The constitution of the DR Congo, adopted via referendum on 18 and 19 December 2005 and proclaimed on 18 February 2006 by the President of the Republic Joseph Kabila, stipulates that the decentralization principle is a building block of the country’s institutional architecture, in the context of a united state. From a country with 11 provinces, created in 1988, the DR Congo will turn into a country with 25 provinces, plus the city of Kinshasa.

A project initiated by the Royal Museum for Central Africa, with the support of the Belgian Development Cooperation and the Belgian Science Policy, concerns the writing of monographs on the provinces. After first demarcating each of the provinces recognized by political decision, the project aims to build up real and precise knowledge of each province with the ambition of providing basic (political, economic, geographic, linguistic, social…) data promoting a far-reaching policy of environmental and regional planning.

The Haut-Uele monograph is the second volume of this series.

The name ‘Haut-Uele’ conjures visions of its famed peoples – the Mangbetu, the Azande, the Logo, the Budu, the Mayogo – whose rich and diverse cultures impressed both Arab and European conquerors.

In addition to presenting these groups, this monograph provides a general overview of the geography, relief, geology, hydrography, flora and fauna, and demography of Haut-Uele. It also analyses the province’s historical, cultural, political, economic, and tourism-related development in greater detail.


The Fishes of Zimbabwe and their Biology
By Brian Marshall
Available in English
294 p. with color drawings and maps
ISBN 978-0-620-47535-8
Retail price: 40 euro

South African Institute for Aquatic Biodiversity (SAIAB) in collaboration with RMCA

The Fishes of Zimbabwe covers all 158 species known to occur in Zimbabwe, these are illustrated and their distributions mapped. There are numerous graphs and tables pertaining to the biology of species.  This scientific book is published with the support of the Royal Museum for Central Africa, which is involved in the major publications about African fishes. Contents are related to RMCA’s Ichthyology’s researches and collections.


Maniema. Espace et vies
Ed: Jean Omasombo (RMCA)
Co-edition RMCA, Le Cri Edition (Bruxelles), Afrique Editions (Kinshasa)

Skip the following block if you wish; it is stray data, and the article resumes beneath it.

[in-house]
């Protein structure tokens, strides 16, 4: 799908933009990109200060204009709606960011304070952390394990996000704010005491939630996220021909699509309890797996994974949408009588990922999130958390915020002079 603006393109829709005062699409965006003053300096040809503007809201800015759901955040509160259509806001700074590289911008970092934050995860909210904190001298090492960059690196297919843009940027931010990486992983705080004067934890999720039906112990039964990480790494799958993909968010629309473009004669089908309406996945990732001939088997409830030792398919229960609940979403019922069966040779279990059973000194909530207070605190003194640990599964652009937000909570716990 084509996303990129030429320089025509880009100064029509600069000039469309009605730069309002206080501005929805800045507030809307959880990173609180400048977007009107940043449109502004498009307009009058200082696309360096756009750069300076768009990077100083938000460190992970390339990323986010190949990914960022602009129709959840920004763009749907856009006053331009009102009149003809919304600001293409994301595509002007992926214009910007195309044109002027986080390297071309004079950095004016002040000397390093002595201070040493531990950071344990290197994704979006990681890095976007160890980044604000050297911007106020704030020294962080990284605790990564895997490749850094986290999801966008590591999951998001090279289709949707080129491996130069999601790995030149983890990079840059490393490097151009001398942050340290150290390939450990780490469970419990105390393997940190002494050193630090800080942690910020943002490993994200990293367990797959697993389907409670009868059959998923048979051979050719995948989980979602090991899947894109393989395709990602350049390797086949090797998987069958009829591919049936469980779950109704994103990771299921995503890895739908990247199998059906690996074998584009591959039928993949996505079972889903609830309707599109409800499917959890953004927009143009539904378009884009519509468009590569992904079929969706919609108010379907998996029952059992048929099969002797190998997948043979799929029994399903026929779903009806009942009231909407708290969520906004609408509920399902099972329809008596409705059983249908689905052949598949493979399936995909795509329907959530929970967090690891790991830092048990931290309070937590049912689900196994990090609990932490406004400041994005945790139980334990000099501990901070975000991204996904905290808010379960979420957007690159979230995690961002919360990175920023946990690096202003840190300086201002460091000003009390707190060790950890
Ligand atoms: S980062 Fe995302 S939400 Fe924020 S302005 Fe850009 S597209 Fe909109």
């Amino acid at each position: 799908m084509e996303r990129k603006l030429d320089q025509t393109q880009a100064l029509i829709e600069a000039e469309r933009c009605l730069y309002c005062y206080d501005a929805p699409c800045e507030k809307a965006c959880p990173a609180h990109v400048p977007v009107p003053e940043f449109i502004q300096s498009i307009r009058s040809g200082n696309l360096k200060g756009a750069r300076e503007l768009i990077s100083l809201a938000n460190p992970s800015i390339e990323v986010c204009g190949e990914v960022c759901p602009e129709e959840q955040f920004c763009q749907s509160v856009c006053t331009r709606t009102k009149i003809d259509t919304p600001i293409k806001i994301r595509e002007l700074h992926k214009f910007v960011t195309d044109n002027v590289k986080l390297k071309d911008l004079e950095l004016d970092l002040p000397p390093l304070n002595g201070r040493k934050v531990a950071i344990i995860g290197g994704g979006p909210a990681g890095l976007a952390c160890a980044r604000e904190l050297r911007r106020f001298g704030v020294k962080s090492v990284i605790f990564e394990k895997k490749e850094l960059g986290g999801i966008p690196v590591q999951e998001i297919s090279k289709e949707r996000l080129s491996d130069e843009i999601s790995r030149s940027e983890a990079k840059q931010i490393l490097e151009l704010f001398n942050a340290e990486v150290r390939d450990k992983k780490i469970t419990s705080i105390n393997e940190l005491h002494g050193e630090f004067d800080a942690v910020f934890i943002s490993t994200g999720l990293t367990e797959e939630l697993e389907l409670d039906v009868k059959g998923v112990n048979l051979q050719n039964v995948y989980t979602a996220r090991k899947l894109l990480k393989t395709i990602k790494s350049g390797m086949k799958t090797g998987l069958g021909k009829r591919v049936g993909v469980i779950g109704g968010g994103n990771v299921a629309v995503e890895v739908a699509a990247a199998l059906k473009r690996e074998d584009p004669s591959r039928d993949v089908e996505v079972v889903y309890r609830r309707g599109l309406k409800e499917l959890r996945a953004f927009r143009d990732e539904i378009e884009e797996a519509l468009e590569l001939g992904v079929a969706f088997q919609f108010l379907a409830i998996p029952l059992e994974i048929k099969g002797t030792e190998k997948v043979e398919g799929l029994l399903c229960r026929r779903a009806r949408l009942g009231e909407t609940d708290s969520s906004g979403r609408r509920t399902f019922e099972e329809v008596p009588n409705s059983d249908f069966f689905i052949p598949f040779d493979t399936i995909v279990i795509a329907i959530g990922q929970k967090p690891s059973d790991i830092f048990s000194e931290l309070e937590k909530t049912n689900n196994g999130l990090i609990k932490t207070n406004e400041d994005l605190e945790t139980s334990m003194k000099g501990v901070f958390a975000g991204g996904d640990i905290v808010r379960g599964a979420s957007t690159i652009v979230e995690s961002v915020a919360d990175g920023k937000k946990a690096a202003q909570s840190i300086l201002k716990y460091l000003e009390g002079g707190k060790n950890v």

Volume n° 1 in the series «Monographies des provinces de la République démocratique du Congo»
Available in French
304 p.
ISBN : 978-2-8710-6562-3
Retail price: 29 euro

The constitution of the DR Congo, adopted via referendum on 18 and 19 December 2005 and proclaimed on 18 February 2006 by the President of the Republic Joseph Kabila, stipulates that the decentralization principle is a building block of the country’s institutional architecture, in the context of a united state. From a country with 11 provinces, created in 1988, the DR Congo will turn into a country with 25 provinces, plus the city of Kinshasa.

A project initiated by the Royal Museum for Central Africa, with the support of the Belgian Development Cooperation and the Belgian Science Policy, concerns the writing of monographs on the provinces. After first demarcating each of the provinces recognized by political decision, the project aims to build up real and precise knowledge of each province with the ambition of providing basic (political, economic, geographic, linguistic, social…) data promoting a far-reaching policy of environmental and regional planning.

This monograph of Maniema is the first publication in a new collection on all the provinces proclaimed in the DR Congo’s Constitution.

It was in 1988 that Maniema, up to the Kivu district, became a province. Along with two other districts of the ancient Kivu, it from then on held the same rank as the Eastern Province, Equateur and Katanga.



Museum Dwellers
by Jo Van de Vijver
Bilingual photobook (NL & FR)
28 p.
ISBN: 978-9-0817-9403-9
Retail price: 9.50 euro

This book of photos accompanies the exhibition Museum Dwellers of RMCA photographer Jo van de Vijver, which is on display from 22 September 2011 until 31 August 2012 at the museum cafe and the Okapi room as part of UNCENSORED



Politiques de santé et contrôle social au Rwanda
Co-edition Karthala (Paris) / RMCA.
Author: Anne Cornet
Available in French
480 p.+ colour booklet
ISBN: 78-2-8111-0485-6
Retail price: 32 euro

Rwanda’s history between the two world wars remains relatively unknown, with researchers turning their attention to other eras of the country’s history. Yet this period saw the introduction of a series of administrative, agricultural, social, and health policies that transformed this part of Central Africa.